A woman who told police she had been kidnapped and repeatedly raped over a period of six months was arrested over her immigration status. Has Theresa May’s pledge to create a “hostile environment” for illegal immigrants gone too far?
The woman, who was five months pregnant at the time she reported her ordeal to police in March, said she had been abducted and raped in Germany between September 2016 and March 2017.
The victim was referred to the Havens sexual assault center, which provides support to those who have been sexually abused. But once at the center, she was handcuffed and taken into custody at an East London police station, where she was questioned over her immigration status.
Fizza Qureshi, director of the Migrants’ Rights Network, has spoken out about the case. “It is shocking and incredibly upsetting to hear of this situation, where a rape victim is treated as a criminal rather than getting the care and support she needs.
“If the police are treating victims of crime who happen to be undocumented migrants as perpetrators, it will deter other victims and witnesses from coming forward. There must be avenues of safe-reporting for all victims regardless of their immigration status,” she told Politics.co.uk.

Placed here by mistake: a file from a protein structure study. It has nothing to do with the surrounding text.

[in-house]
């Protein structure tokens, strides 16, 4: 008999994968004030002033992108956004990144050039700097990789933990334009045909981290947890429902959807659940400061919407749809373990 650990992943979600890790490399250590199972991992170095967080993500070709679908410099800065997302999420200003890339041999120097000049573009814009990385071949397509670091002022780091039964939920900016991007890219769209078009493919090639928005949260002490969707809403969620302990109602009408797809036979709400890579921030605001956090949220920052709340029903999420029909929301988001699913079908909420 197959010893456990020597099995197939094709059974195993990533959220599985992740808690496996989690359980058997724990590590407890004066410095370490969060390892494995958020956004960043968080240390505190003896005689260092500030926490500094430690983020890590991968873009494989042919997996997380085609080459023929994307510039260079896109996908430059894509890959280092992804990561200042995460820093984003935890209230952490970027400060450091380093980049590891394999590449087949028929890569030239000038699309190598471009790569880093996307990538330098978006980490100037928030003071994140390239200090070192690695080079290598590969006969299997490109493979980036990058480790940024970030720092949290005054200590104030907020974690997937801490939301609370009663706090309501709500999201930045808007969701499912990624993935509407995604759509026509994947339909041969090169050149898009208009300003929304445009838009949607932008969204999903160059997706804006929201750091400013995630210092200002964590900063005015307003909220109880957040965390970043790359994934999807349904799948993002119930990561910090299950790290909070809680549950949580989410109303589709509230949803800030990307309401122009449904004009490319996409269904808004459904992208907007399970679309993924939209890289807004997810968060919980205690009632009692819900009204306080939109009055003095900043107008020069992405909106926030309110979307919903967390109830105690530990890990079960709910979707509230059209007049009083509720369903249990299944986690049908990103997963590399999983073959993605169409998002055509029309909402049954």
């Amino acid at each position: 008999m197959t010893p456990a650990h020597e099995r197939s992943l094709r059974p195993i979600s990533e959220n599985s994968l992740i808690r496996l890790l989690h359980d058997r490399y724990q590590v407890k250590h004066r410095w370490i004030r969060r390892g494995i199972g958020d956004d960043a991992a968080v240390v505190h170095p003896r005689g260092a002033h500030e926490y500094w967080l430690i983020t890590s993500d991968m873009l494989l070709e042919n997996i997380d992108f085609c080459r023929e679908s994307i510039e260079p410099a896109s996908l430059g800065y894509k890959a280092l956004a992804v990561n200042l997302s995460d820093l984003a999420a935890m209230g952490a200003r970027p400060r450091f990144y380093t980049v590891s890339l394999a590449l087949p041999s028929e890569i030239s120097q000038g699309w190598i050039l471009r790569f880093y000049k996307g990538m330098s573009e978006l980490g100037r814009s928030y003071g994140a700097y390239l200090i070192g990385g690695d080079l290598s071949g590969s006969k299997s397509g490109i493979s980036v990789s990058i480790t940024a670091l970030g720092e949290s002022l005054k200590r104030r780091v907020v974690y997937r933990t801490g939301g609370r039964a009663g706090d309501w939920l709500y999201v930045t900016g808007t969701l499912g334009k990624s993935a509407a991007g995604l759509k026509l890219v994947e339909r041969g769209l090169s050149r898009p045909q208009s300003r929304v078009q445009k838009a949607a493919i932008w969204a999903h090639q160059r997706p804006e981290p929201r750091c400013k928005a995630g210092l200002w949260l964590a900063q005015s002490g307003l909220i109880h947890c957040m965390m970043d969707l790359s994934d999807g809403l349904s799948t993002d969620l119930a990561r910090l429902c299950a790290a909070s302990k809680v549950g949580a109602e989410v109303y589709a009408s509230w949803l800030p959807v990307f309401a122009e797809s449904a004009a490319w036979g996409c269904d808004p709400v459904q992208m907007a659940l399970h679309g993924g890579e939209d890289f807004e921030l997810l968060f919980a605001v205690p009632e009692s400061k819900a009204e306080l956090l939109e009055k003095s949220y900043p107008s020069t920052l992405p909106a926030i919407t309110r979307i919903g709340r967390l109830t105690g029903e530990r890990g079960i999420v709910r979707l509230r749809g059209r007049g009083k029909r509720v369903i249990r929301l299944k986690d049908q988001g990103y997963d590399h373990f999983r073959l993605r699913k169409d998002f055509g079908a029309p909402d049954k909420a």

The Havens center was outraged by the arrest, and lodged a formal complaint to the Metropolitan Police. It also raised the issue directly with Met Commissioner Cressida Dick when she visited the center earlier this year.
Figures obtained under freedom of information by Politics.co.uk reveal that police are increasingly tipping off victims of crime to the Home Office. There were 634 cases of this kind in 2014, rising to 3,372 in 2015.
London Mayor Sadiq Khan said it is correct that police report victims of crime to the Home Office if there are concerns about their immigration status. However, speaking at a victims’ summit last week, the mayor said more should be done to support victims of crime in the criminal justice system.
“It is essential that they are able to access the right support to help them recover and find justice,” he said. “Without the confidence of victims to come forward and report crimes, we don’t catch the perpetrators, justice isn’t done and there’s the risk there’ll be more victims of crime down the line.”